This article was published on September 24, 2019

North Korean hackers are targeting ATMs in India with new data-stealing malware

North Korean hackers are targeting ATMs in India with new data-stealing malware
Ravie Lakshmanan
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Ravie Lakshmanan

Hackers with ties to North Korean government have developed a new strain of malware that has been used to record and steal data from cards inserted into ATM machines in India.

The banking malware — dubbed ATMDTrack — has been active in the country since late last summer, said Kaspersky Lab researchers in a report published yesterday.

Further analysis of the malware by the Moscow-based cybersecurity firm found the samples to be part of a bigger remote access trojan (RAT) called DTrack.

Calling it a spy tool to attack financial institutions and research centers in India, the experts said the malware strains shared “similarities with the DarkSeoul campaign, dating back to 2013 and attributed to the Lazarus group.”

The DTrack RAT was detected as recently as this month, the researchers noted.

The DarkSeoul attacks targeted high-profile facilities in South Korea, including wiping several computer hard drives associated with banks and television broadcasters, as well as a number of financial companies in 2013.

The campaign was eventually deemed the handiwork of Lazarus Group, the main cryptocurrency-hacker syndicate known for its ties to the North Korean government.

The group also earned a place in the US government’s sanctions list last week for its notorious attacks on critical infrastructure and siphon money from businesses to fund the country’s weapons and missile programs.

Collecting key logs and browser histories

The threat actors behind DTrack obfuscated their malicious code in an innocuous executable file that was protected behind encryption barriers in a dropper used to install the malware.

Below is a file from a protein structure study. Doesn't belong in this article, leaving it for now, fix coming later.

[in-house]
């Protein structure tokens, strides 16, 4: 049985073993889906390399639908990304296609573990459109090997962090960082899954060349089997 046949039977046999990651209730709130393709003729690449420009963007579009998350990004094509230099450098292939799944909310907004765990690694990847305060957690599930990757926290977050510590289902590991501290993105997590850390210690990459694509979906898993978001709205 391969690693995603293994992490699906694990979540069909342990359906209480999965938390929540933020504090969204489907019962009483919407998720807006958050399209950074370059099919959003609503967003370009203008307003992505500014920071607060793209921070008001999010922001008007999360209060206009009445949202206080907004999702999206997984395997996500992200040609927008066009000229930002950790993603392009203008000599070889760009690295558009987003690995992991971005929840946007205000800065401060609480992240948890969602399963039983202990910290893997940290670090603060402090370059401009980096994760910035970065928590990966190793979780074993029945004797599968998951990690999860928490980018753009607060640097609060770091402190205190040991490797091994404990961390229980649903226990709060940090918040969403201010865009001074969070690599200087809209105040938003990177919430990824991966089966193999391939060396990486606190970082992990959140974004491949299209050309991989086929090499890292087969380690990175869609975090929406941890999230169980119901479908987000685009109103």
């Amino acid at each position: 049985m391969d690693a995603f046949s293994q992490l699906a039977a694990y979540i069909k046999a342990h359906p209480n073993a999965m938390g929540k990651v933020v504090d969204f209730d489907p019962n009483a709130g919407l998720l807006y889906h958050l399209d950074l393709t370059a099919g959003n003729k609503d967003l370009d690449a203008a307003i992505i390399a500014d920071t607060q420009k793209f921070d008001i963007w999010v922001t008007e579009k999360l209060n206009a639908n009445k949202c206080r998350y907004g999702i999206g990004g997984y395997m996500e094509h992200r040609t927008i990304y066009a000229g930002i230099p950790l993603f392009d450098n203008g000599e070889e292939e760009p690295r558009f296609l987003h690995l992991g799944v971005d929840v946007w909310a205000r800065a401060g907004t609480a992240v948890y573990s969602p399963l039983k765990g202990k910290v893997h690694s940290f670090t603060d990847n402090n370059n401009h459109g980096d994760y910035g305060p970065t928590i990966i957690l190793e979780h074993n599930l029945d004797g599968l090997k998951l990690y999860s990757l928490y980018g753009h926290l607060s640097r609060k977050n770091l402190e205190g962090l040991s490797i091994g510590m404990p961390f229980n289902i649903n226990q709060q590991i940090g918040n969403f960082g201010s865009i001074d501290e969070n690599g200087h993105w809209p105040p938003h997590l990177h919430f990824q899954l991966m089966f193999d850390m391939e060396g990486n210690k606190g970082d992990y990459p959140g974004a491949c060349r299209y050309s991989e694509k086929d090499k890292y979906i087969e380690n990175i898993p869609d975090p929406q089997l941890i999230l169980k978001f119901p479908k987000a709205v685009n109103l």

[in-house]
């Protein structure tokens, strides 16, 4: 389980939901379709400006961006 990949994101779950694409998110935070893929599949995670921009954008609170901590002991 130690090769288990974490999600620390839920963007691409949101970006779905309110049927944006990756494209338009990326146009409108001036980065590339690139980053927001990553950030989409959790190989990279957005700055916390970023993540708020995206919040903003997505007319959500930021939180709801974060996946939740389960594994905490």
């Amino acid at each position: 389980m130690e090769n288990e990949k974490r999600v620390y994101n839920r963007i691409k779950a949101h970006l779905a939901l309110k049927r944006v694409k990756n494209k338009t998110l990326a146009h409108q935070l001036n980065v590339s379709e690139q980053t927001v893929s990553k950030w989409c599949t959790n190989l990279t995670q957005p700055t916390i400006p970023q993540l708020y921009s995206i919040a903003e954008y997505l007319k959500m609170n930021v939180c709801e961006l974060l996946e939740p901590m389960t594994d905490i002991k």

Aside from disguising itself as a harmless process, the malware can perform a number of operations such as:

  • Keylogging
  • Retrieving browser history
  • Gathering host IP addresses, information about available networks and active connections
  • Listing all running processes
  • Listing all files on all available disk volumes

The collected data was then archived as a password-protected file that’s either saved to the disk or sent to a command-and-control server.

Classifying ATMDTrack as a subset of the DTrack family, the researchers said the developers behind the two malware strains are the “same group of people.”

Given the sophistication of the modus operandi, it’s recommended that target organizations beef up their network and password policies and monitor network traffic for any suspicious behavior.

“The vast amount of DTrack samples that we were able to find shows that the Lazarus group is one of the most active APT groups in terms of malware development,” Kaspersky concluded. “And once again, we see that this group uses similar tools to perform both financially-motivated and pure espionage attacks.”

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